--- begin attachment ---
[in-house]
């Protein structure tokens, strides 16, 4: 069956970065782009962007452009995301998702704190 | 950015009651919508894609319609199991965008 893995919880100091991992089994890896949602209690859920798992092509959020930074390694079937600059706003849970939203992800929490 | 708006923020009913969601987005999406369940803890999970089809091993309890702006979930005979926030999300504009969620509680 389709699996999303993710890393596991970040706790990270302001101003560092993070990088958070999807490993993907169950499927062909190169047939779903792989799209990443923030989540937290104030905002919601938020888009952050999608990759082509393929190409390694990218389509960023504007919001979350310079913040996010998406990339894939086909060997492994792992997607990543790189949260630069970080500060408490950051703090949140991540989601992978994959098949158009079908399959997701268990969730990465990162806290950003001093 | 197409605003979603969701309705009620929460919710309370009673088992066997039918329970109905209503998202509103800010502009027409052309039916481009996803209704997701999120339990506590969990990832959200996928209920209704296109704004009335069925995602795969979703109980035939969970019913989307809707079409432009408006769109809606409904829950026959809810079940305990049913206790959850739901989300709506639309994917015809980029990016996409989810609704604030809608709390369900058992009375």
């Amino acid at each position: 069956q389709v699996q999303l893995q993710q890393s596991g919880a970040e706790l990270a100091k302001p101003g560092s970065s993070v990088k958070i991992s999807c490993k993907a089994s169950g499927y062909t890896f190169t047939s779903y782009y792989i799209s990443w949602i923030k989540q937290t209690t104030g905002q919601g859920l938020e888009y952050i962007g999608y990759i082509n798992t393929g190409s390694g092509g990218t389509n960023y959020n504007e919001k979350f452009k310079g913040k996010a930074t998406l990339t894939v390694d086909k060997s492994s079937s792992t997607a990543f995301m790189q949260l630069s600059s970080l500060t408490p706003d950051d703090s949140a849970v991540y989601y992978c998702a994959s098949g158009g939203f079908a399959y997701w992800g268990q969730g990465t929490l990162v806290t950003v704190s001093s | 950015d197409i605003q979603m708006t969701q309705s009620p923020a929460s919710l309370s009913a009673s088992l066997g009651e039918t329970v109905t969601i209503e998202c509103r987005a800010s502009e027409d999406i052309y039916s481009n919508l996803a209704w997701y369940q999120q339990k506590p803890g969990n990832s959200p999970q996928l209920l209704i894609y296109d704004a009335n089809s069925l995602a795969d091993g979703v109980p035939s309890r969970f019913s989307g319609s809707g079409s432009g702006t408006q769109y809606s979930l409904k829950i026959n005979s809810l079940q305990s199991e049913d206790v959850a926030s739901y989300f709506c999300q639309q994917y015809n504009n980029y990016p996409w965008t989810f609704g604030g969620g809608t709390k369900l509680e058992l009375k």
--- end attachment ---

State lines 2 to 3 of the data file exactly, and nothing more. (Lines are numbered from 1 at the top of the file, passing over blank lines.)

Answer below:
């Protein structure tokens, strides 16, 4: 069956970065782009962007452009995301998702704190 | 950015009651919508894609319609199991965008 893995919880100091991992089994890896949602209690859920798992092509959020930074390694079937600059706003849970939203992800929490 | 708006923020009913969601987005999406369940803890999970089809091993309890702006979930005979926030999300504009969620509680 389709699996999303993710890393596991970040706790990270302001101003560092993070990088958070999807490993993907169950499927062909190169047939779903792989799209990443923030989540937290104030905002919601938020888009952050999608990759082509393929190409390694990218389509960023504007919001979350310079913040996010998406990339894939086909060997492994792992997607990543790189949260630069970080500060408490950051703090949140991540989601992978994959098949158009079908399959997701268990969730990465990162806290950003001093 | 197409605003979603969701309705009620929460919710309370009673088992066997039918329970109905209503998202509103800010502009027409052309039916481009996803209704997701999120339990506590969990990832959200996928209920209704296109704004009335069925995602795969979703109980035939969970019913989307809707079409432009408006769109809606409904829950026959809810079940305990049913206790959850739901989300709506639309994917015809980029990016996409989810609704604030809608709390369900058992009375």
């Amino acid at each position: 069956q389709v699996q999303l893995q993710q890393s596991g919880a970040e706790l990270a100091k302001p101003g560092s970065s993070v990088k958070i991992s999807c490993k993907a089994s169950g499927y062909t890896f190169t047939s779903y782009y792989i799209s990443w949602i923030k989540q937290t209690t104030g905002q919601g859920l938020e888009y952050i962007g999608y990759i082509n798992t393929g190409s390694g092509g990218t389509n960023y959020n504007e919001k979350f452009k310079g913040k996010a930074t998406l990339t894939v390694d086909k060997s492994s079937s792992t997607a990543f995301m790189q949260l630069s600059s970080l500060t408490p706003d950051d703090s949140a849970v991540y989601y992978c998702a994959s098949g158009g939203f079908a399959y997701w992800g268990q969730g990465t929490l990162v806290t950003v704190s001093s | 950015d197409i605003q979603m708006t969701q309705s009620p923020a929460s919710l309370s009913a009673s088992l066997g009651e039918t329970v109905t969601i209503e998202c509103r987005a800010s502009e027409d999406i052309y039916s481009n919508l996803a209704w997701y369940q999120q339990k506590p803890g969990n990832s959200p999970q996928l209920l209704i894609y296109d704004a009335n089809s069925l995602a795969d091993g979703v109980p035939s309890r969970f019913s989307g319609s809707g079409s432009g702006t408006q769109y809606s979930l409904k829950i026959n005979s809810l079940q305990s199991e049913d206790v959850a926030s739901y989300f709506c999300q639309q994917y015809n504009n980029y990016p996409w965008t989810f609704g604030g969620g809608t709390k369900l509680e058992l009375k």